Lyrically, McCulloch hasn't lost any of his genius for somehow getting to the heart of things even when he seems to be talking rather weird nonsense. He's stabbing a sorry heart here, and no mistake, but it's done with humanity and sometimes wit so that it never gets miserable or depressing, and there are some positively anthemic moments ("Holy Moses..." for example) which have a triumphant feel even through the melancholy and despair.

I make no pretence at being an Ian McCulloch aficionado, so others may well have more insightful comparisons to make with his other work. For me, though, this is an intelligent, humane and thoroughly listenable album of ten fine songs, starting with the line "Hope? Where is the hope in me?" and culminating in the rather uplifting, redemptive New Horizons, without a duff track among them. It's genuinely a very good album from a fine, original songwriter and performer. It's one of my albums of the year so far and I think I'll be playing it for years to come.
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24 of 29 people found the following review helpful By Herbert West on June 4, 2014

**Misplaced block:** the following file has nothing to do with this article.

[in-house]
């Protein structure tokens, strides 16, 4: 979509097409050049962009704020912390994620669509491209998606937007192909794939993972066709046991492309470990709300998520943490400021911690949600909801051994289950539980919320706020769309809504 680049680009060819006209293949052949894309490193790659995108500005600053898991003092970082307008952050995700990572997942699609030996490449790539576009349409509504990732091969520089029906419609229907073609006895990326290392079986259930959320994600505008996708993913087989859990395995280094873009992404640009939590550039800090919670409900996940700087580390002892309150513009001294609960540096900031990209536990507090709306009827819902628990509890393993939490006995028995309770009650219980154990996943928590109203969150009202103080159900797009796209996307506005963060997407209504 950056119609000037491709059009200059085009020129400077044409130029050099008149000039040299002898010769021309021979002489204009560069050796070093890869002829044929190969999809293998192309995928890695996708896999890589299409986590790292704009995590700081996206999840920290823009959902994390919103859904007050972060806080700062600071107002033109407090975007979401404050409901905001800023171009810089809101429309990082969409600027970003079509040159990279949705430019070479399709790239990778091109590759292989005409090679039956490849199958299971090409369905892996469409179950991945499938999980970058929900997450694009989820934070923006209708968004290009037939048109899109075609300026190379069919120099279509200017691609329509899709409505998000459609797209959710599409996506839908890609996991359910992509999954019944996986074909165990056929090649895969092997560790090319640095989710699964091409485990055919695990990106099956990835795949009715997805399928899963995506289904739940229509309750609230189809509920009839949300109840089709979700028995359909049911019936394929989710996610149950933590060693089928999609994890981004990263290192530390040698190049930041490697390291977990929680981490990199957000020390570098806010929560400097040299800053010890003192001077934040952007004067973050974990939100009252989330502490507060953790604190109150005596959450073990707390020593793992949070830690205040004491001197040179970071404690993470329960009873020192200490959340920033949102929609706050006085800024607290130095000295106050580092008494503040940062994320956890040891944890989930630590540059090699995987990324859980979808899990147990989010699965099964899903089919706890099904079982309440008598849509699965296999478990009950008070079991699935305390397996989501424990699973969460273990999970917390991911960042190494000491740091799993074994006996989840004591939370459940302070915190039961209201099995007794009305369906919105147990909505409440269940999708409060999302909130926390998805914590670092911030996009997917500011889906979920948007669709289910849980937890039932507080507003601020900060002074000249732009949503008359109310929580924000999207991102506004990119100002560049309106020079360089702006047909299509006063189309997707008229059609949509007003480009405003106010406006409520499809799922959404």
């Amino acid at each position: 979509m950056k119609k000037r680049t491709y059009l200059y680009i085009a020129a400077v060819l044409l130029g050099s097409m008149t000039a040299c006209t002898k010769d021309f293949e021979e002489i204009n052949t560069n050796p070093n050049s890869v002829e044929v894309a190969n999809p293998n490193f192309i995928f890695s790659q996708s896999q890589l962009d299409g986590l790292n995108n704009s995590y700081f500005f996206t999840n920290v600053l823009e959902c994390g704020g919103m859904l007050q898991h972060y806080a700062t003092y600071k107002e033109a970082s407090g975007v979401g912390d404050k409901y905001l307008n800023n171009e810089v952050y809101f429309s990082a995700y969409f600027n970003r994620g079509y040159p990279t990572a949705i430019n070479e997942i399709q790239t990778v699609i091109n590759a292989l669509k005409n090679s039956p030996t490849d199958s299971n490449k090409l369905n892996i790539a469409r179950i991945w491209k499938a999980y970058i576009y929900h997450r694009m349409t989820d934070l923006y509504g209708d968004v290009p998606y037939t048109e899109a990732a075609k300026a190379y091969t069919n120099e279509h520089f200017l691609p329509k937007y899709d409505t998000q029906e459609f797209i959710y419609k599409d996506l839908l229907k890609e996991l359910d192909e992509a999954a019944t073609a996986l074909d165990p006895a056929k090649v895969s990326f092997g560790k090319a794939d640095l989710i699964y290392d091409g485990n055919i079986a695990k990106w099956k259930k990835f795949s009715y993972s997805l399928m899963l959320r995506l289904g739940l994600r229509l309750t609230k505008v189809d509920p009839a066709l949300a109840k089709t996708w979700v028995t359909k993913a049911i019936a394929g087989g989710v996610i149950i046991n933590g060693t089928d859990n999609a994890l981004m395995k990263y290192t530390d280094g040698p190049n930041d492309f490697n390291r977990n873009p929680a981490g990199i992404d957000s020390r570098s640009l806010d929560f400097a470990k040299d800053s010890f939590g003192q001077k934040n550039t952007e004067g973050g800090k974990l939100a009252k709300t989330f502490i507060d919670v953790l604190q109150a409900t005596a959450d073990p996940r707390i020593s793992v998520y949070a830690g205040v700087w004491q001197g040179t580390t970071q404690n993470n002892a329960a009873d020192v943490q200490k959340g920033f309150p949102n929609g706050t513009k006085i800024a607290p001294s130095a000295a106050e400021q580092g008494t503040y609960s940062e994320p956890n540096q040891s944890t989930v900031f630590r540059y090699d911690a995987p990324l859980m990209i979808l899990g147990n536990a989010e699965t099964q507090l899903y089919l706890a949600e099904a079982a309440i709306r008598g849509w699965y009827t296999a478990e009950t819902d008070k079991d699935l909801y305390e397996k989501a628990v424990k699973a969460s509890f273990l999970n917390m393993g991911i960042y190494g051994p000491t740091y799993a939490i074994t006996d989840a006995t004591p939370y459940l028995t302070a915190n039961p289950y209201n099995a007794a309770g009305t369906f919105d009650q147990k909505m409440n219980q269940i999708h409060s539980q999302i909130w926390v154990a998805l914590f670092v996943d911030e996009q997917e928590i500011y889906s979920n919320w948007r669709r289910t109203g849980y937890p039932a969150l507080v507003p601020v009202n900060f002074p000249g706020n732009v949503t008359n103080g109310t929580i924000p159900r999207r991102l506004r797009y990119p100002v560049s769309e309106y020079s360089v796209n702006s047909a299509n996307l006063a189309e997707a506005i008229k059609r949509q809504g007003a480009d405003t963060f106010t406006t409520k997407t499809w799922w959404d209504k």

Format: Audio CD
Like most fans, I prefer E&TB's early hard driving post-punk sound - but I accept those days are gone forever given the absence of Les & Pete. I never really connected with Evergreen or Siberia - there just wasn't any staying power in those albums.

That being said, I obviously didn't think I would like Meteorites at all, even with the excellent Youth (Killing Joke) producing the record. Happily, I have to say Meteorites is a great record. Not perfect, but well produced, lush, and Ian's voice is strong & commanding. Its a very mournful, melancholic album - not one for sunny afternoon drives. But its certainly their most cinematic and tuneful album since Ocean Rain. Lovers on The Run, Market Town, & Explosions are some instant classics, but the album flows perfectly from start to finish.

Meteorites won't win any new converts, but for long time fans of the band skeptical of whether they could make another "classic" album, I cannot recommend this album enough. Its a beautiful timeless record, and being a fan of their more rockin' material, I'm happy to be able to say I'm just fine with that. Recommended.
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6 of 6 people found the following review helpful By Sirgwyn on August 24, 2014
Format: Audio CD
For this hardcore EATB fan, the latest album holds up very well upon repeat listening. Every record post-reunion has had its charms. However, many critics berate Will and Mac for being too formulated in their approach in the last decade. The reality is that very few bands can recreate their early sound with the same youthful exuberance and excitement. More importantly, without Pete and Les, the trademark Bunnymen rhythm section's sound is noticeably absent since the original lineup disbanded. Those guys provided the solid underbelly to the band's early output and now, in retrospect, one can appreciate Pete Defreitas' tribal drumming and Les Pattison 's steady bass lines even more.